Russian Wheat Optimism Is Fading as Heat Shrinks Bumper Crop
Wheat farmers in Russia, the world’s top shipper, have started the new season a lot less optimistic than they were just a few months ago.
Heat and dryness have curbed the crop’s potential, prompting analysts to keep downgrading their outlook for the harvest and exports. As well as hurting yields, the weather has improved crop quality to the point where it’s harder to sell, and the nation’s exports are off to a slower start.
While Russia is still set to collect its second-biggest crop and nobody expects it to lose its title as the No. 1 exporter, it’s facing more competition from rival shippers, particularly in the Black Sea. For example, more favorable weather in Ukraine has put the nation on course for a record wheat crop, and a good harvest in Romania is helping take market share from Russia.
“Numbers have been coming down recently, more so for Russia than Ukraine,” said Amy Reynolds, senior economist at the International Grains Council in London. “There is the potential for further downgrades as the harvest advances and more reports of results come in, but crop prospects still look pretty good at this stage.”
Consultant SovEcon this week cut its Russian crop estimate by 3.8% to 73.7 million tons on low soil moisture and lower-than-expected yields in major growing areas. The forecast is below that of the U.S. government and Russia’s Agriculture Ministry, which used to be among the most pessimistic outlooks.
Here’s how this season is shaping up for Black Sea producers:
Russia’s Mixed Crop
With heat hurting yields, the U.S. government this month lowered its Russian output estimate by 4.9% to 74.2 million tons. Farmers are also harvesting unusually high-quality wheat after warm weather boosted protein levels. That’s bad news for exports because growers will seek higher prices, making Russian grain less attractive on the world market.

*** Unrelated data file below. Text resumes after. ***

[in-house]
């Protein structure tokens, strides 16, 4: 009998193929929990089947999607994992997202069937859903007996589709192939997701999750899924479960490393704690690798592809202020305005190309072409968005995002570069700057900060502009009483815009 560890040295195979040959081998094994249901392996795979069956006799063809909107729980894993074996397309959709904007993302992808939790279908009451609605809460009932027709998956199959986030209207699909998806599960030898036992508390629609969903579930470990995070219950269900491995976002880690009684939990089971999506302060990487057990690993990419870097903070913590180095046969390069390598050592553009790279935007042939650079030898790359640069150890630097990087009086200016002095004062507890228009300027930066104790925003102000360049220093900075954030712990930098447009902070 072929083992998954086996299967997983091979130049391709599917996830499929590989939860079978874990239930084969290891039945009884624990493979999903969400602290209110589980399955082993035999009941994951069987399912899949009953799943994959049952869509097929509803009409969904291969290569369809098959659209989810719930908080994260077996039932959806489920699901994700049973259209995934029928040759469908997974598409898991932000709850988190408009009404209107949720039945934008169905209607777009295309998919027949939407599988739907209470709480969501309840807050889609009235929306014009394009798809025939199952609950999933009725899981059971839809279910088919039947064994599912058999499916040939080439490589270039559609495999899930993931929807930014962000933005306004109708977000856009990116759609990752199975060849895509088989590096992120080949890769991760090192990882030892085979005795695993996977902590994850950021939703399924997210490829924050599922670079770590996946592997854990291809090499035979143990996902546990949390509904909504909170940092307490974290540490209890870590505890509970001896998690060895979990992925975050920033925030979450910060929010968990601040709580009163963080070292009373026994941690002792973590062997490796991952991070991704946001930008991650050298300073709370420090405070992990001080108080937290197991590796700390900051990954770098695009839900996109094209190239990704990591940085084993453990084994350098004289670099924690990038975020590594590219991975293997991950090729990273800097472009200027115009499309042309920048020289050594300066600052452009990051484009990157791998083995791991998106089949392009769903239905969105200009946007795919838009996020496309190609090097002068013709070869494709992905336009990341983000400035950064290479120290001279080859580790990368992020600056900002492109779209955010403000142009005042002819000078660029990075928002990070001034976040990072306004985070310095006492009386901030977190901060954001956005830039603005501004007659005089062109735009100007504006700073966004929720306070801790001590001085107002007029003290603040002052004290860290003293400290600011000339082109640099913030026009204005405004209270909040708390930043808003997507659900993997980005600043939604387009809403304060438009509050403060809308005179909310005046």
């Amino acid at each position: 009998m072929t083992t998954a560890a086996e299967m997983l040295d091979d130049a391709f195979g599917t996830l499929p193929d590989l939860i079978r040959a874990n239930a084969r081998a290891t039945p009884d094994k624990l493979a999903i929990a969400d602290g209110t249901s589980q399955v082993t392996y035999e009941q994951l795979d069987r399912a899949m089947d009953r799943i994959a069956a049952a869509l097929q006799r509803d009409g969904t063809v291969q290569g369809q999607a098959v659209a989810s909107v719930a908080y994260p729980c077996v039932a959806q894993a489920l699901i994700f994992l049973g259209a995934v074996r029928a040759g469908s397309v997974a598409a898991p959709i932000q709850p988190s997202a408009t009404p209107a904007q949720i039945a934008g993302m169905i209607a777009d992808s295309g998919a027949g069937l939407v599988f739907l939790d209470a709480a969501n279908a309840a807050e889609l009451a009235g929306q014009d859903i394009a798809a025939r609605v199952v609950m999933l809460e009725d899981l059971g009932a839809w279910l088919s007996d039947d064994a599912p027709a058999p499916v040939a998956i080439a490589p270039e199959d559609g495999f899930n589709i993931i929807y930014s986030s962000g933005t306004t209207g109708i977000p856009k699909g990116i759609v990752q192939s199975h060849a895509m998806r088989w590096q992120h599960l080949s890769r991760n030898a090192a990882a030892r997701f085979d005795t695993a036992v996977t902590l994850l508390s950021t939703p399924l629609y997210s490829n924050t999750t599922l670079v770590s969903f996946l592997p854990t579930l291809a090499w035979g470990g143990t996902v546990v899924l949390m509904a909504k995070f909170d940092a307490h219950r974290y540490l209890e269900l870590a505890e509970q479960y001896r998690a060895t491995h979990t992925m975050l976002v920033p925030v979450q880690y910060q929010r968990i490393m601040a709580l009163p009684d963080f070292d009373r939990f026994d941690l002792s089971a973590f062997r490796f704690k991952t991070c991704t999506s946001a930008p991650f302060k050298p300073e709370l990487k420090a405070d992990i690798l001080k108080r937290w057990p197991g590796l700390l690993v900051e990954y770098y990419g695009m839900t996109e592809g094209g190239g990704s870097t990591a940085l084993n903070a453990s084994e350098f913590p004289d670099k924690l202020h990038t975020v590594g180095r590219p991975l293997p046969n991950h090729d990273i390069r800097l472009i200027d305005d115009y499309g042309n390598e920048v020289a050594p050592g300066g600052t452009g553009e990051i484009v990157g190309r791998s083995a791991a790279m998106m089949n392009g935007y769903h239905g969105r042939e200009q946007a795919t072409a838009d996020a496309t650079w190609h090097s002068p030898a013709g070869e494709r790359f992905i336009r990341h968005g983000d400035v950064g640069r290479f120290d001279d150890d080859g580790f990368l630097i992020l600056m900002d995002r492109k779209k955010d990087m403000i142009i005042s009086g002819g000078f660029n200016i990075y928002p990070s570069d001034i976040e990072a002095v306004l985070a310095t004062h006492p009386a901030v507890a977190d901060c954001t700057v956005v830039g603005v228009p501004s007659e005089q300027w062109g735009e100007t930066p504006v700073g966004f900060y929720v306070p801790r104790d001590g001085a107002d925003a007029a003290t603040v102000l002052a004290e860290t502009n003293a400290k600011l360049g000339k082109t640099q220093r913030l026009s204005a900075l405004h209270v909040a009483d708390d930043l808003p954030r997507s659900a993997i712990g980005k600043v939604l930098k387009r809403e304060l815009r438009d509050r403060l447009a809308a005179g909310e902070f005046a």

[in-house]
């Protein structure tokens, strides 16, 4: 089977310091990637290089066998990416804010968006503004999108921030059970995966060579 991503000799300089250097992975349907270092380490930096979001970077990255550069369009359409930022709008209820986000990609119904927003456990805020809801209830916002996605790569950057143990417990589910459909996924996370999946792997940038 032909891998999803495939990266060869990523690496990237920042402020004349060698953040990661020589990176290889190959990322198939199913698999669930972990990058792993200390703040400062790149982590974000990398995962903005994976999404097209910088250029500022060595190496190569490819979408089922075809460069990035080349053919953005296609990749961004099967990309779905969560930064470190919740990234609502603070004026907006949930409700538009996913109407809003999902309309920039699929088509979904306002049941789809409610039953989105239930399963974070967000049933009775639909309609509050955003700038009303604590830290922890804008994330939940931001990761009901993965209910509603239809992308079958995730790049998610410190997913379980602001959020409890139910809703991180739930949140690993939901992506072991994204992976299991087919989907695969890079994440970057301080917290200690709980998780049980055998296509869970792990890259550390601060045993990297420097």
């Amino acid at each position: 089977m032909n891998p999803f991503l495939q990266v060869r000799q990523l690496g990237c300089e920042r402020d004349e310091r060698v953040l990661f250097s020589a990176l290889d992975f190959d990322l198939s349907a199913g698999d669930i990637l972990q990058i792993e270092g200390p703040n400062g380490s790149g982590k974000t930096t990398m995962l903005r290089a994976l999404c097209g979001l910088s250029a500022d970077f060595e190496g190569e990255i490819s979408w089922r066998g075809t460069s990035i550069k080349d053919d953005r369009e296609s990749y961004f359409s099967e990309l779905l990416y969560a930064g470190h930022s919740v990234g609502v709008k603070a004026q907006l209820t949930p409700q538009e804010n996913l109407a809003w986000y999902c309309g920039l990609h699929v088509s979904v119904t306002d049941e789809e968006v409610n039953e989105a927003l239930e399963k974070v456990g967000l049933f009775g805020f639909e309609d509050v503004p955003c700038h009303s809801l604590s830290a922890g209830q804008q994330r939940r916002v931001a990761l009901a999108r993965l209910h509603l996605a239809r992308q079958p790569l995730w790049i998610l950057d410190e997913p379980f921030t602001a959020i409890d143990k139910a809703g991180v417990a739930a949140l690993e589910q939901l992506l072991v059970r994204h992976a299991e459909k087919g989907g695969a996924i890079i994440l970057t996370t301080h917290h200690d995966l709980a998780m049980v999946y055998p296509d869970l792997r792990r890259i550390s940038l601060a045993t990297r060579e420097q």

“Higher quality is causing the farmer to wait it out for a higher price,” said Matt Ammermann, a commodity risk manager for the Black Sea region at INTL FCStone. “Right now there remains no reason to discount the quality wheat.”
The season is only weeks old, but exports slipped 40% from a year earlier by mid-July. Russian grain has also lost its allure in Egypt, a market it has dominated for years, being snubbed in some tenders for this season.
The ruble’s advance to near a one-year high has further made Russian supplies less appealing for overseas buyers, said Andrey Sizov Jr., managing director at consultant SovEcon. There’s less spare wheat to ship out too after inventories fell to a three-year low.
Still, there are signs exports are starting to pick up. Shipments in the second week of the season doubled from a week earlier, government data show. The pace may accelerate in the next two months as harvesting progresses, Ammermann said.
Black Sea Rivals
Ukraine is expected to harvest a record wheat crop even after drought hurt plants in some areas last month, and researcher UkrAgroConsult said yields are up as much as 12% from a year earlier. But supplies are also of a higher quality than usual, which may slow sales.
Romania on the other hand is off to a flyer this season. Thanks to a good crop outlook and attractive prices, the country has sold more wheat in Egyptian tenders so far than Russia and Ukraine combined, and is by far the European Union’s top exporter since the start of July.